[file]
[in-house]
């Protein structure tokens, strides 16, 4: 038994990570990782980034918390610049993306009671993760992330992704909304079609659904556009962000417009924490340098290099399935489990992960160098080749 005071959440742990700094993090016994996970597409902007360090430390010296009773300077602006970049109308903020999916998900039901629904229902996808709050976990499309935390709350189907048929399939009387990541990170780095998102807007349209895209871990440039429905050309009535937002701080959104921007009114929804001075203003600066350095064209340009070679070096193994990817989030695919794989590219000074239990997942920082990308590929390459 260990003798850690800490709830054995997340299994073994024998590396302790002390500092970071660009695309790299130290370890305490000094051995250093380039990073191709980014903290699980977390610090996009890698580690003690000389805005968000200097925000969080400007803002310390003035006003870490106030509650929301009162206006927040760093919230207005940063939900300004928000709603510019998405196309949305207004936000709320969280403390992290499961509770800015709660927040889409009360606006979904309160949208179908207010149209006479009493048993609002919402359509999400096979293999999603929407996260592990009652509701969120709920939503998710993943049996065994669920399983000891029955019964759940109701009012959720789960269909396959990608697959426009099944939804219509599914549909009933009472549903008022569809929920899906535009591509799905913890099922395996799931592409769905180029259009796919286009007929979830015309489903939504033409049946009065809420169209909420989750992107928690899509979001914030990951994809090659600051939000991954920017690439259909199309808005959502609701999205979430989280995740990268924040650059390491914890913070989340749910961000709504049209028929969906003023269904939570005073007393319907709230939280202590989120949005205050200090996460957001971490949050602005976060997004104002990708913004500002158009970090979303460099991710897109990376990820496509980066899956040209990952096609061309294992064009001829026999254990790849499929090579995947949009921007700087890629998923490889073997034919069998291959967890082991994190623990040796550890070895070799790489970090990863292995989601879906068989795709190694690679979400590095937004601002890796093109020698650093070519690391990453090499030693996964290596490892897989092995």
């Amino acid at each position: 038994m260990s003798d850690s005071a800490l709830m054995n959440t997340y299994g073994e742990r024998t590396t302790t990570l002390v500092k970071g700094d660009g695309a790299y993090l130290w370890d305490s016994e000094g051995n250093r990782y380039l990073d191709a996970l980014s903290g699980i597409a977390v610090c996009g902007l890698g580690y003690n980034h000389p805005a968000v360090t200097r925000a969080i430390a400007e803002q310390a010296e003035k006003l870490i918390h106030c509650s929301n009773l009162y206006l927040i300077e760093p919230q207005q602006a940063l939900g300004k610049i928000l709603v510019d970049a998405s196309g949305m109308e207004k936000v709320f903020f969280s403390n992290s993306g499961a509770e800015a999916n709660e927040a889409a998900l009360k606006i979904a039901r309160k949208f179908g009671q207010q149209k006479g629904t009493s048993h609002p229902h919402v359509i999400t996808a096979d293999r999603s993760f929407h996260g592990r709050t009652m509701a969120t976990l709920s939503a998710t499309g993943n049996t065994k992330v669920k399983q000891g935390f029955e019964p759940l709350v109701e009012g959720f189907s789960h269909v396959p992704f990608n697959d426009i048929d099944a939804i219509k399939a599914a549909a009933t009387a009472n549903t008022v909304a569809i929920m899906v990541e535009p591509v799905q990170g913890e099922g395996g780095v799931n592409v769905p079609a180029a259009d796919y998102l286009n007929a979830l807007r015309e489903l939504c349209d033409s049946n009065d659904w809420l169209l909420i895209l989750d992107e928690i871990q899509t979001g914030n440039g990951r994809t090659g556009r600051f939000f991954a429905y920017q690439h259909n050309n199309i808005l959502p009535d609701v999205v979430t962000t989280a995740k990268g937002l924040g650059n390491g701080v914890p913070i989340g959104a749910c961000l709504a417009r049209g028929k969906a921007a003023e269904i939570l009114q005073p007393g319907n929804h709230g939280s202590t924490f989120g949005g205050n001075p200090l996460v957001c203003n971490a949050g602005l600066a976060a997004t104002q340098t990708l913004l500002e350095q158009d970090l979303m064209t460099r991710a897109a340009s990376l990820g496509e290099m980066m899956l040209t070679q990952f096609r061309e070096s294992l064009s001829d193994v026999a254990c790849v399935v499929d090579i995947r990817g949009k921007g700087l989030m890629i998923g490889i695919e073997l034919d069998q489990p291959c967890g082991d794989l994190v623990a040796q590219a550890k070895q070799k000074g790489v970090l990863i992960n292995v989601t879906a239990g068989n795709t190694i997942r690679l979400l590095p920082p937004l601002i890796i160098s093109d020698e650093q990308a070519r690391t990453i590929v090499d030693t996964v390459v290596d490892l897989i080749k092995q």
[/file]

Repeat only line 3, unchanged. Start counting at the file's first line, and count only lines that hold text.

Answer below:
């Amino acid at each position: 038994m260990s003798d850690s005071a800490l709830m054995n959440t997340y299994g073994e742990r024998t590396t302790t990570l002390v500092k970071g700094d660009g695309a790299y993090l130290w370890d305490s016994e000094g051995n250093r990782y380039l990073d191709a996970l980014s903290g699980i597409a977390v610090c996009g902007l890698g580690y003690n980034h000389p805005a968000v360090t200097r925000a969080i430390a400007e803002q310390a010296e003035k006003l870490i918390h106030c509650s929301n009773l009162y206006l927040i300077e760093p919230q207005q602006a940063l939900g300004k610049i928000l709603v510019d970049a998405s196309g949305m109308e207004k936000v709320f903020f969280s403390n992290s993306g499961a509770e800015a999916n709660e927040a889409a998900l009360k606006i979904a039901r309160k949208f179908g009671q207010q149209k006479g629904t009493s048993h609002p229902h919402v359509i999400t996808a096979d293999r999603s993760f929407h996260g592990r709050t009652m509701a969120t976990l709920s939503a998710t499309g993943n049996t065994k992330v669920k399983q000891g935390f029955e019964p759940l709350v109701e009012g959720f189907s789960h269909v396959p992704f990608n697959d426009i048929d099944a939804i219509k399939a599914a549909a009933t009387a009472n549903t008022v909304a569809i929920m899906v990541e535009p591509v799905q990170g913890e099922g395996g780095v799931n592409v769905p079609a180029a259009d796919y998102l286009n007929a979830l807007r015309e489903l939504c349209d033409s049946n009065d659904w809420l169209l909420i895209l989750d992107e928690i871990q899509t979001g914030n440039g990951r994809t090659g556009r600051f939000f991954a429905y920017q690439h259909n050309n199309i808005l959502p009535d609701v999205v979430t962000t989280a995740k990268g937002l924040g650059n390491g701080v914890p913070i989340g959104a749910c961000l709504a417009r049209g028929k969906a921007a003023e269904i939570l009114q005073p007393g319907n929804h709230g939280s202590t924490f989120g949005g205050n001075p200090l996460v957001c203003n971490a949050g602005l600066a976060a997004t104002q340098t990708l913004l500002e350095q158009d970090l979303m064209t460099r991710a897109a340009s990376l990820g496509e290099m980066m899956l040209t070679q990952f096609r061309e070096s294992l064009s001829d193994v026999a254990c790849v399935v499929d090579i995947r990817g949009k921007g700087l989030m890629i998923g490889i695919e073997l034919d069998q489990p291959c967890g082991d794989l994190v623990a040796q590219a550890k070895q070799k000074g790489v970090l990863i992960n292995v989601t879906a239990g068989n795709t190694i997942r690679l979400l590095p920082p937004l601002i890796i160098s093109d020698e650093q990308a070519r690391t990453i590929v090499d030693t996964v390459v290596d490892l897989i080749k092995q």